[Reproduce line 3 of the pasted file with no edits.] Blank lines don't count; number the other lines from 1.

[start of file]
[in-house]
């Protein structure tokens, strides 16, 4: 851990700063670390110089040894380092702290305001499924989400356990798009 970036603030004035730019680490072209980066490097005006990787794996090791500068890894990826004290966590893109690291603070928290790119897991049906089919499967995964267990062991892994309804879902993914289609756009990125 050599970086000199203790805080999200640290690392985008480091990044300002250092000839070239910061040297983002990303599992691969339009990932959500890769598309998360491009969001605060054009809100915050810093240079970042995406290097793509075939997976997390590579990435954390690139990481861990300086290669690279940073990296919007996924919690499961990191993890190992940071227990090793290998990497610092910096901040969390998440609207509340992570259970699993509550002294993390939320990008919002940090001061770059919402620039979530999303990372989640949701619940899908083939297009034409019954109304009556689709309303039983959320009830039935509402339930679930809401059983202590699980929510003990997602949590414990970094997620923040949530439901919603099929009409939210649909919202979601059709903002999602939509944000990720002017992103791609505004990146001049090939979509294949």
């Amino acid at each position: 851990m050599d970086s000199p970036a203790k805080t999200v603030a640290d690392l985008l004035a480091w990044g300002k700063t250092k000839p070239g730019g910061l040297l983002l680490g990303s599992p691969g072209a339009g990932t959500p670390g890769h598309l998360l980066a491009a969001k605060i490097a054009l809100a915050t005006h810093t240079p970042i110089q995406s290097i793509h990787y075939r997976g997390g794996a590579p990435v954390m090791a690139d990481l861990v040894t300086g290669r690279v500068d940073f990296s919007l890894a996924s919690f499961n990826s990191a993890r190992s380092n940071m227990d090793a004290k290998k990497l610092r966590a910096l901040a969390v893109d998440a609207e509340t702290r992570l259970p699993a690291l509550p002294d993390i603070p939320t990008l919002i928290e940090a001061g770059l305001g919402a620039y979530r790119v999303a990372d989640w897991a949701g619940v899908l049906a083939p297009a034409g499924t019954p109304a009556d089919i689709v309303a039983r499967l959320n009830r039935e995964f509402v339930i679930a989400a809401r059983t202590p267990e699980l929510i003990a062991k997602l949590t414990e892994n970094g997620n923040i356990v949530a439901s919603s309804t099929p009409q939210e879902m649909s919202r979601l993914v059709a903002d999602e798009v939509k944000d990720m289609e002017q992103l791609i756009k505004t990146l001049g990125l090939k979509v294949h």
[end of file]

């Amino acid at each position: 851990m050599d970086s000199p970036a203790k805080t999200v603030a640290d690392l985008l004035a480091w990044g300002k700063t250092k000839p070239g730019g910061l040297l983002l680490g990303s599992p691969g072209a339009g990932t959500p670390g890769h598309l998360l980066a491009a969001k605060i490097a054009l809100a915050t005006h810093t240079p970042i110089q995406s290097i793509h990787y075939r997976g997390g794996a590579p990435v954390m090791a690139d990481l861990v040894t300086g290669r690279v500068d940073f990296s919007l890894a996924s919690f499961n990826s990191a993890r190992s380092n940071m227990d090793a004290k290998k990497l610092r966590a910096l901040a969390v893109d998440a609207e509340t702290r992570l259970p699993a690291l509550p002294d993390i603070p939320t990008l919002i928290e940090a001061g770059l305001g919402a620039y979530r790119v999303a990372d989640w897991a949701g619940v899908l049906a083939p297009a034409g499924t019954p109304a009556d089919i689709v309303a039983r499967l959320n009830r039935e995964f509402v339930i679930a989400a809401r059983t202590p267990e699980l929510i003990a062991k997602l949590t414990e892994n970094g997620n923040i356990v949530a439901s919603s309804t099929p009409q939210e879902m649909s919202r979601l993914v059709a903002d999602e798009v939509k944000d990720m289609e002017q992103l791609i756009k505004t990146l001049g990125l090939k979509v294949h």